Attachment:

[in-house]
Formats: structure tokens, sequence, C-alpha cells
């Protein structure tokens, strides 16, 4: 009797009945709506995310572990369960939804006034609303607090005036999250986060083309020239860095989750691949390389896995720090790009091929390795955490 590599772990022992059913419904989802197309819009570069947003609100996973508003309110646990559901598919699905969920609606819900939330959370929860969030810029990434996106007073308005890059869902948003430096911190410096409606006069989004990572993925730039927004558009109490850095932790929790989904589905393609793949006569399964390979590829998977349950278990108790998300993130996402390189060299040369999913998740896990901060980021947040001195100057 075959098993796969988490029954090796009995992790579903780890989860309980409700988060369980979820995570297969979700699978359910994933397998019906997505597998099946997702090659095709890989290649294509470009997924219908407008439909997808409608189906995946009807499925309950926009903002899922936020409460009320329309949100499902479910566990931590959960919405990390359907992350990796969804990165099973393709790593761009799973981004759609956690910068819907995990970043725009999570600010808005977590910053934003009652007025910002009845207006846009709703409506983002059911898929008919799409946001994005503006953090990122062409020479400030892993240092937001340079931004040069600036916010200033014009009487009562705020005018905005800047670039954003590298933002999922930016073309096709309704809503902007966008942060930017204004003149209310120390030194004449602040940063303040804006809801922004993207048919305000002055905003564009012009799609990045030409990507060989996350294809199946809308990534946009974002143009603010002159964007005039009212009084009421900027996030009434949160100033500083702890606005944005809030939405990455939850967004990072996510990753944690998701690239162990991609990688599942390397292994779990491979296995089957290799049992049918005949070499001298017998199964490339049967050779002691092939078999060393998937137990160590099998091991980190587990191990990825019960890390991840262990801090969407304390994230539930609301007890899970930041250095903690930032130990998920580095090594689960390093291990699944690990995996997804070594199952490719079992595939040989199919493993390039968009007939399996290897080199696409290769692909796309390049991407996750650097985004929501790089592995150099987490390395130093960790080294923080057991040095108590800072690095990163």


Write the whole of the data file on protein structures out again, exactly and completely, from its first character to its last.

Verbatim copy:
[in-house]
Formats: structure tokens, sequence, C-alpha cells
């Protein structure tokens, strides 16, 4: 009797009945709506995310572990369960939804006034609303607090005036999250986060083309020239860095989750691949390389896995720090790009091929390795955490 590599772990022992059913419904989802197309819009570069947003609100996973508003309110646990559901598919699905969920609606819900939330959370929860969030810029990434996106007073308005890059869902948003430096911190410096409606006069989004990572993925730039927004558009109490850095932790929790989904589905393609793949006569399964390979590829998977349950278990108790998300993130996402390189060299040369999913998740896990901060980021947040001195100057 075959098993796969988490029954090796009995992790579903780890989860309980409700988060369980979820995570297969979700699978359910994933397998019906997505597998099946997702090659095709890989290649294509470009997924219908407008439909997808409608189906995946009807499925309950926009903002899922936020409460009320329309949100499902479910566990931590959960919405990390359907992350990796969804990165099973393709790593761009799973981004759609956690910068819907995990970043725009999570600010808005977590910053934003009652007025910002009845207006846009709703409506983002059911898929008919799409946001994005503006953090990122062409020479400030892993240092937001340079931004040069600036916010200033014009009487009562705020005018905005800047670039954003590298933002999922930016073309096709309704809503902007966008942060930017204004003149209310120390030194004449602040940063303040804006809801922004993207048919305000002055905003564009012009799609990045030409990507060989996350294809199946809308990534946009974002143009603010002159964007005039009212009084009421900027996030009434949160100033500083702890606005944005809030939405990455939850967004990072996510990753944690998701690239162990991609990688599942390397292994779990491979296995089957290799049992049918005949070499001298017998199964490339049967050779002691092939078999060393998937137990160590099998091991980190587990191990990825019960890390991840262990801090969407304390994230539930609301007890899970930041250095903690930032130990998920580095090594689960390093291990699944690990995996997804070594199952490719079992595939040989199919493993390039968009007939399996290897080199696409290769692909796309390049991407996750650097985004929501790089592995150099987490390395130093960790080294923080057991040095108590800072690095990163």